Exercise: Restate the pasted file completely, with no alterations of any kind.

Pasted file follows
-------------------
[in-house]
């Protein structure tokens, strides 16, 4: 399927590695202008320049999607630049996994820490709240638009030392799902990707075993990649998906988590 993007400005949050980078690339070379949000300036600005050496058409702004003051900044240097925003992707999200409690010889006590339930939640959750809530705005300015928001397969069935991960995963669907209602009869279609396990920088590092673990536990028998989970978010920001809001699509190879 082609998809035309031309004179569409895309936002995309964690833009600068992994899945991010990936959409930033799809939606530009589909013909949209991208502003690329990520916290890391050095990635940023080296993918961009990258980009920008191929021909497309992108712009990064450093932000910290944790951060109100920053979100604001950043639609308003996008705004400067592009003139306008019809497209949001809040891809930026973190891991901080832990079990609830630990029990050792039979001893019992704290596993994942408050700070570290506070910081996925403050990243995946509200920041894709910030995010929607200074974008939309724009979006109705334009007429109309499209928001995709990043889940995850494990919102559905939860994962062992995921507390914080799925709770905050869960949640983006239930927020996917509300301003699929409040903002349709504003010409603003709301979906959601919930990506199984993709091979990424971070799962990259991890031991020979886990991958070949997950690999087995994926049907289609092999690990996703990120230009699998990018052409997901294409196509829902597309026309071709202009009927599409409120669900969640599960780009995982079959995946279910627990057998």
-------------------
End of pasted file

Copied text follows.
[in-house]
């Protein structure tokens, strides 16, 4: 399927590695202008320049999607630049996994820490709240638009030392799902990707075993990649998906988590 993007400005949050980078690339070379949000300036600005050496058409702004003051900044240097925003992707999200409690010889006590339930939640959750809530705005300015928001397969069935991960995963669907209602009869279609396990920088590092673990536990028998989970978010920001809001699509190879 082609998809035309031309004179569409895309936002995309964690833009600068992994899945991010990936959409930033799809939606530009589909013909949209991208502003690329990520916290890391050095990635940023080296993918961009990258980009920008191929021909497309992108712009990064450093932000910290944790951060109100920053979100604001950043639609308003996008705004400067592009003139306008019809497209949001809040891809930026973190891991901080832990079990609830630990029990050792039979001893019992704290596993994942408050700070570290506070910081996925403050990243995946509200920041894709910030995010929607200074974008939309724009979006109705334009007429109309499209928001995709990043889940995850494990919102559905939860994962062992995921507390914080799925709770905050869960949640983006239930927020996917509300301003699929409040903002349709504003010409603003709301979906959601919930990506199984993709091979990424971070799962990259991890031991020979886990991958070949997950690999087995994926049907289609092999690990996703990120230009699998990018052409997901294409196509829902597309026309071709202009009927599409409120669900969640599960780009995982079959995946279910627990057998």